BillGuard, a New York data startup that helps consumers keep track of bad charges on credit and debit accounts, doesn’t have a mobile app. But that hasn’t stopped the company from becoming a player in the emerging mobile wallet market.
BillGuard is announcing Monday that it’s integrating with mobile wallet app Lemon, which means that Lemon’s 2.5 million users will be able to check their card balances and look for suspicious charges through their Lemon app. That follows a previous integration in September with Apple’s Passbook, which similarly enabled people to monitor credit and debit card transactions through Passbook.
Lemon users on iOS and Android who upgrade to the latest version of the app will now be able to see their balance and a list of recent transactions on stored cards in Lemon’s wallet, alongside their other cards, coupons and receipts. BillGuard builds a crowd-sourced database of billing complaint information to protect against fraudulent or hidden charges. Users help BillGuard get smarter by sharing their transaction information and get alerts on questionable activity. Since launching in last year, BillGuard, which hasn’t released user numbers, said it has saved its users more than $1 million.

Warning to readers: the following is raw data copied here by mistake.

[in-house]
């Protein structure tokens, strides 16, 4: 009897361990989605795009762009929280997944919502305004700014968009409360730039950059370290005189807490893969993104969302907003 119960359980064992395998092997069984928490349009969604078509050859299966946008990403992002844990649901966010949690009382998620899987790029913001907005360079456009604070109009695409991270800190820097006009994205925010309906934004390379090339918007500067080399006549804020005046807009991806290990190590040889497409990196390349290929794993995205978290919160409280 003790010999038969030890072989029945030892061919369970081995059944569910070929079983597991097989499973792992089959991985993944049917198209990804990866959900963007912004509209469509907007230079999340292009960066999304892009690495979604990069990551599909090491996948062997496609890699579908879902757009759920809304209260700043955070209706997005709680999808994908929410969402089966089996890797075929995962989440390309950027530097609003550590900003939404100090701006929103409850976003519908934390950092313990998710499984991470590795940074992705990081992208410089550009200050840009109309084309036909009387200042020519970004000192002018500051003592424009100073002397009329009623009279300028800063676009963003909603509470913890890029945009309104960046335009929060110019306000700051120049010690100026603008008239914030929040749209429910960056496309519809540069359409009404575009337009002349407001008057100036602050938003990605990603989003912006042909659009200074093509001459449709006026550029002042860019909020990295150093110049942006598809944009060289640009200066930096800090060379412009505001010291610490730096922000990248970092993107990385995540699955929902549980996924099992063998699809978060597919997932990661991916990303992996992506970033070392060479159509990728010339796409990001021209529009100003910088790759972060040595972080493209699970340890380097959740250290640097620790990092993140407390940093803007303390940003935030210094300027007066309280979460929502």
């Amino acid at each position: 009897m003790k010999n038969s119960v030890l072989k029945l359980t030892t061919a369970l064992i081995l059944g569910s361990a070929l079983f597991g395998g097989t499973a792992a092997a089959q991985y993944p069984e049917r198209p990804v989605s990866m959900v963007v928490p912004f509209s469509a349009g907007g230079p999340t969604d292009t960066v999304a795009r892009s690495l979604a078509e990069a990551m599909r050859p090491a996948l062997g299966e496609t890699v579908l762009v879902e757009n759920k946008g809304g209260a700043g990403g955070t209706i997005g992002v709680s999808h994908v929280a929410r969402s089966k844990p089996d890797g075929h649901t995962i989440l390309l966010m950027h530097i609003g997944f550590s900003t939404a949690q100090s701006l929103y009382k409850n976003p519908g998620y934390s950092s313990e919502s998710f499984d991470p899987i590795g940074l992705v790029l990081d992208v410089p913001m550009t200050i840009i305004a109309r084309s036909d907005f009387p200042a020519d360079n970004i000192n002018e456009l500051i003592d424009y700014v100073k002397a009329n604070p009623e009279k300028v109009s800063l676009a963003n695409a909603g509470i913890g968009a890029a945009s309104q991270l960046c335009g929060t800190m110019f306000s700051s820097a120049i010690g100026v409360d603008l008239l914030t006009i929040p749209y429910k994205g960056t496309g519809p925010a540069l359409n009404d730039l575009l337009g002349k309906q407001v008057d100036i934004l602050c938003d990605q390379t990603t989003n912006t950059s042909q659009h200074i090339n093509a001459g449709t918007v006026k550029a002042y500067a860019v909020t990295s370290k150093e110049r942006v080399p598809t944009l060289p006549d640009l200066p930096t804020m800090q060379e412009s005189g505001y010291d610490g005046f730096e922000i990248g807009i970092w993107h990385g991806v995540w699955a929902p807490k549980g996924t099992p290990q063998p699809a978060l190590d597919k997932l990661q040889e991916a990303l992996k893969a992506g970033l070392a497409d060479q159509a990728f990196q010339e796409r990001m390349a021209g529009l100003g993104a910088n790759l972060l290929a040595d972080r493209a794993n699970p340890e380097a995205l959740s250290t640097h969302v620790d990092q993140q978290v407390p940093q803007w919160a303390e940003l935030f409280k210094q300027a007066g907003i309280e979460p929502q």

The integrations with Passbook and Lemon are big opportunities for BillGuard to expand its mobile presence and pull in a lot more data from mobile users. Passbook lets BillGuard reach a lot of iPhone users and now with Lemon, which is not tied to one platform, BillGuard can reach tons of Android users as well. BillGuard plans a mobile app later this year.
BillGuard support provides a nice boost to wallet apps like Passbook and Lemon, showing how they can be a daily tool for consumers. Users are still figuring out the value of a mobile wallet, which many people think of in the context of payments. As Passbook and Lemon demonstrate, there’s a lot of opportunity in replicating the other parts of a wallet, including storing identity and loyalty cards to presenting receipts, tickets and coupons. BillGuard can also help consumers prepare for a mobile wallet future, giving them some assurance that they have more tools to keep track of all of their transactions.
BillGuard started out as a consumer-facing service but it’s now also courting banks, which will offer BillGuard services to customers. Yaron Samid, BillGuard’s CEO and founder told me the company is close to announcing its first big banking customer soon. The company has raised $13 million to date from Khosla Ventures, Peter Thiel’s Founders Fund, Eric Schmidt’s Innovation Endeavors, Bessemer Venture Partners and IA Ventures.